I have a lot of running to do beforeI meet my fitness goals, but having the Nike Free at least makes it more fun. Rs6,200.
Music on the run
I dislike chit-chatting with the porker on the adjacent treadmill since, at my current fitness level, running and talking are mutually exclusive, so listening to music while running is ideal for me. The 1GB Zen Stone portable music player is Creative’s smallest player and is the size of a small rounded stone. It’s also the cheapest, costing only $40 (about Rs1,600) in the US, but the corresponding price in India is an astonishing Rs3,299, taxes extra. The Zen Stone has an early July launch in India and Creative was a bit cagey about revealing the price, considering it has the pricey 1GB Apple iPod Shuffle at Rs4,600 squarely in its
sights. I got a shiny black one, but there are also white, blue, red, pink and green avatars. Its design seems to be well thought out. The control panel is very simple, with a ring of four buttons and a recessed play/pause button in the centre that doubles as a power switch when held down for a few seconds. The front panel has a single LED, which displays red, green and orange to indicate different functions, such as play, download and battery status. The controls have a nice tactile response as you push them, with no discernible lag. At the top of the Zen Stone is a three-way switch to skip from one stored music folder to another as well as options to repeat or shuffle music. The mini-USB port connects the included, but rather short, cable to your PC for charging and file copying, which is a simple drag and drop process. I wanted a secondary MP3 player so I could just hit play and forget about it, and the diminutive little Zen Stone was perfect for my needs. One key feature absent on it is a built-in clip. There is, however, an integrated lanyard hole, though Creative fails to supply a lanyard in the package.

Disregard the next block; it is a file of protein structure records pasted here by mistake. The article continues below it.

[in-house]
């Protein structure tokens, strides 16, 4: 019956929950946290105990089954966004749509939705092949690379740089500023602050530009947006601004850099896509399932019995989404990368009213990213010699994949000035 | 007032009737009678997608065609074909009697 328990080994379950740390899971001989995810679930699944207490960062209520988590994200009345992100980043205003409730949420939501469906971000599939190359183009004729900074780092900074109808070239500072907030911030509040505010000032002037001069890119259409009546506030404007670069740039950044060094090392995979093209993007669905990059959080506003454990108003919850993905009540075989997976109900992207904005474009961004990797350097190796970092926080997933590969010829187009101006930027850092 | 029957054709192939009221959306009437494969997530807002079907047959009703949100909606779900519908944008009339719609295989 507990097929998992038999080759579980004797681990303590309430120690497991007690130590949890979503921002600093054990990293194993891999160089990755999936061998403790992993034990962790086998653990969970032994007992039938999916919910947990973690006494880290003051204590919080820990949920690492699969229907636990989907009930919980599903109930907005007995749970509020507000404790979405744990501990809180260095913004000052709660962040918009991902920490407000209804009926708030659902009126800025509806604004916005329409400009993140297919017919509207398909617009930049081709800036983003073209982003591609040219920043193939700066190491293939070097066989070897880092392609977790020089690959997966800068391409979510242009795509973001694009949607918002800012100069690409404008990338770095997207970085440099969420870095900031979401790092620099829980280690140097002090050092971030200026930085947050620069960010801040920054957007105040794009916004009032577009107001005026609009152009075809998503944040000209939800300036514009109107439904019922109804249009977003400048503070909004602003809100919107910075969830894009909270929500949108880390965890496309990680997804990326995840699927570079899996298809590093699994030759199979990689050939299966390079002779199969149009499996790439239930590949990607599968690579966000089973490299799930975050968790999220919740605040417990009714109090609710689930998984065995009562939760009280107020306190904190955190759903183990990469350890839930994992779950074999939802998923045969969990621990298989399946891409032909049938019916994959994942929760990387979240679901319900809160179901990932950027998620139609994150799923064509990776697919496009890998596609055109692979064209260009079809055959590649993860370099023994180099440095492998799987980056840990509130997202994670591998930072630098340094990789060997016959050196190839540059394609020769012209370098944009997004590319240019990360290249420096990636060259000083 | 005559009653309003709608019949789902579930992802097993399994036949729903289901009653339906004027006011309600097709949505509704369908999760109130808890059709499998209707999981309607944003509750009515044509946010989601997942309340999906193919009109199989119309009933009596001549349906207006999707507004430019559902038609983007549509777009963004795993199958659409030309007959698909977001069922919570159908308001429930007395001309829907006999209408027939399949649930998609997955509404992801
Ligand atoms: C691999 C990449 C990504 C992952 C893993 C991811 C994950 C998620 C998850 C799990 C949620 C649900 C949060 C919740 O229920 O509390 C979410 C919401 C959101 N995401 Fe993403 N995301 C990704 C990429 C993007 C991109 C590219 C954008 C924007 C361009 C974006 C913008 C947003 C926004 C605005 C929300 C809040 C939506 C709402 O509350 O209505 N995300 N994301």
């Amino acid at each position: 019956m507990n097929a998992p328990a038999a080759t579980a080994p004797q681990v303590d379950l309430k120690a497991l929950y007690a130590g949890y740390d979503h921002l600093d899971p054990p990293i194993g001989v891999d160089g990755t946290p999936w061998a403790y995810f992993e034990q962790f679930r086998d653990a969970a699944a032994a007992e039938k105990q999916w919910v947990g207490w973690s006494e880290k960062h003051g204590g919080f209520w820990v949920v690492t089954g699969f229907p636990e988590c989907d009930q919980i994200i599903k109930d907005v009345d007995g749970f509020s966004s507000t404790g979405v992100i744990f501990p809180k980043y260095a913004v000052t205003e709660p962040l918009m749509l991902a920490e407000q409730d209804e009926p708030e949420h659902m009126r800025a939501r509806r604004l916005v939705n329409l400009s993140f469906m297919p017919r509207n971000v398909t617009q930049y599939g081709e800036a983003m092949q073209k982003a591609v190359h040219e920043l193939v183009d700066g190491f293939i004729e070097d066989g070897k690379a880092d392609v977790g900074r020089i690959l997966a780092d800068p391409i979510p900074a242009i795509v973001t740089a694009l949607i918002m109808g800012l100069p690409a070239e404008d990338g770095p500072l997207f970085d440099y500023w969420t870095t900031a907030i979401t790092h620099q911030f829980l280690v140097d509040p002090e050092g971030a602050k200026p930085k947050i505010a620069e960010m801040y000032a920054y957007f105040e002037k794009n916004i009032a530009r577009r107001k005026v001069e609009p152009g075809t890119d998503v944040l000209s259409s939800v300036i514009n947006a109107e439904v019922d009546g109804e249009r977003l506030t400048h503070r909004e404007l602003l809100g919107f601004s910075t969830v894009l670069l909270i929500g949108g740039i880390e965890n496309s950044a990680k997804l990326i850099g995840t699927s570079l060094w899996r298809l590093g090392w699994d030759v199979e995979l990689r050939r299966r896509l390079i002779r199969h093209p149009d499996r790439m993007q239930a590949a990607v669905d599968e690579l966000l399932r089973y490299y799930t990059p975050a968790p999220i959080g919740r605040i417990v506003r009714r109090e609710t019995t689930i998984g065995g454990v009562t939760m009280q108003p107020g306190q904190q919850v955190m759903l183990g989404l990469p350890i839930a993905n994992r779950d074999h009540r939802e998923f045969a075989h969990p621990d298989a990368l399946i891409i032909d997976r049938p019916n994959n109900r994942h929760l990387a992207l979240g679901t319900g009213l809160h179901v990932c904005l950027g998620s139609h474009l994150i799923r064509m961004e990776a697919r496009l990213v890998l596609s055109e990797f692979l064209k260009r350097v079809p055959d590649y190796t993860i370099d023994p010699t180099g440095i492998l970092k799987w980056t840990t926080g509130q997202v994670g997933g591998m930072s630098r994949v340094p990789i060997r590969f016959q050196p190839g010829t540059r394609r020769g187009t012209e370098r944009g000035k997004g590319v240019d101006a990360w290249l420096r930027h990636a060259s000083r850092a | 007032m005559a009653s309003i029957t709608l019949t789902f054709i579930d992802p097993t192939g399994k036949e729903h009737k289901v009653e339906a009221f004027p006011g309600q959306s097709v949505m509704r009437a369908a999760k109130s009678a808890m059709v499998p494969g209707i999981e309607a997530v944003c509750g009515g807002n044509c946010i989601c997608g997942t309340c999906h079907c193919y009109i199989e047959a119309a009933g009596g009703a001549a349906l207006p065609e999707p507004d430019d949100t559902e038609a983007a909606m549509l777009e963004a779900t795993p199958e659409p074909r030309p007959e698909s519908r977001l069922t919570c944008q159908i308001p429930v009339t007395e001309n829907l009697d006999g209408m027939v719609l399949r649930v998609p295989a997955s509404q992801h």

The sound quality is rather poor with the included earphones, so out they went and were replaced by Sennheiser MX 70 VC Sport headphones, which made a dramatic difference. The MX 70 VC earphones (in sporty neon green) really shine with crisp mid-high frequencies and startling low-end clarity. The rubber earpieces ensure a snug fit though you may have to push and twist for the best positioning, and the magnetic volume control on the cord is a pretty convenient feature. The earphones, with their magnetic faces, can be clipped together behind the neck when not in use. Included are a shirt clip, extra rubber ear buds and a nifty semi-transparent carrying case. The almost identical MXL 70 VC earphones have an incorporated lanyard to which a player can be attached, which could have been handy since the Zen Stone comes sans clip. Sennheiser MX 70 VC Sport, Rs2,590, and MXL 70 VC Sport, Rs2,990.
OK, now the next thing I’m looking at is a heart rate monitor so I can run at my training heart rate (www.runnersworld.co.uk/news/article.asp?UAN=181). Any suggestions?
Let Harsh know what heart rate monitors to use at firstname.lastname@example.org